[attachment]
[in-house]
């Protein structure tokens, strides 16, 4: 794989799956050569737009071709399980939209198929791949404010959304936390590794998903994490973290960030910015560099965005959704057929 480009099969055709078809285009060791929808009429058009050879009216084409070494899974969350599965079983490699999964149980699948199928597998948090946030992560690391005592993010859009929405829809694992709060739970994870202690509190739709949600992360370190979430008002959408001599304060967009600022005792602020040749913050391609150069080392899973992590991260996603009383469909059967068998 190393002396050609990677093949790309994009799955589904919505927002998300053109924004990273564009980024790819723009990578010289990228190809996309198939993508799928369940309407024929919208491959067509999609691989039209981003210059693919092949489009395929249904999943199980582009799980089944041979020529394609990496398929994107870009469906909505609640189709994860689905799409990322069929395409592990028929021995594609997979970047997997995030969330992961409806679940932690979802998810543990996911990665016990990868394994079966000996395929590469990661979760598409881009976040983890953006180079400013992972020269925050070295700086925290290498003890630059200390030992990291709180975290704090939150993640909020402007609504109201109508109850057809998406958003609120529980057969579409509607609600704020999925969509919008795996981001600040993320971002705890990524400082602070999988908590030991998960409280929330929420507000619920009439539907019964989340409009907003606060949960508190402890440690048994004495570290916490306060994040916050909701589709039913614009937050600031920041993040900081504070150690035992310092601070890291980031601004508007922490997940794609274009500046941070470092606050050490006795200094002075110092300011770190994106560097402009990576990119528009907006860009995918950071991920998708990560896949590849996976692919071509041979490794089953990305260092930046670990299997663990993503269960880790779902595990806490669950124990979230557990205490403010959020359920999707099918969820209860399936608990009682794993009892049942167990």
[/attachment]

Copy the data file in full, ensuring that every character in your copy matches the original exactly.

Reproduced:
[in-house]
């Protein structure tokens, strides 16, 4: 794989799956050569737009071709399980939209198929791949404010959304936390590794998903994490973290960030910015560099965005959704057929 480009099969055709078809285009060791929808009429058009050879009216084409070494899974969350599965079983490699999964149980699948199928597998948090946030992560690391005592993010859009929405829809694992709060739970994870202690509190739709949600992360370190979430008002959408001599304060967009600022005792602020040749913050391609150069080392899973992590991260996603009383469909059967068998 190393002396050609990677093949790309994009799955589904919505927002998300053109924004990273564009980024790819723009990578010289990228190809996309198939993508799928369940309407024929919208491959067509999609691989039209981003210059693919092949489009395929249904999943199980582009799980089944041979020529394609990496398929994107870009469906909505609640189709994860689905799409990322069929395409592990028929021995594609997979970047997997995030969330992961409806679940932690979802998810543990996911990665016990990868394994079966000996395929590469990661979760598409881009976040983890953006180079400013992972020269925050070295700086925290290498003890630059200390030992990291709180975290704090939150993640909020402007609504109201109508109850057809998406958003609120529980057969579409509607609600704020999925969509919008795996981001600040993320971002705890990524400082602070999988908590030991998960409280929330929420507000619920009439539907019964989340409009907003606060949960508190402890440690048994004495570290916490306060994040916050909701589709039913614009937050600031920041993040900081504070150690035992310092601070890291980031601004508007922490997940794609274009500046941070470092606050050490006795200094002075110092300011770190994106560097402009990576990119528009907006860009995918950071991920998708990560896949590849996976692919071509041979490794089953990305260092930046670990299997663990993503269960880790779902595990806490669950124990979230557990205490403010959020359920999707099918969820209860399936608990009682794993009892049942167990």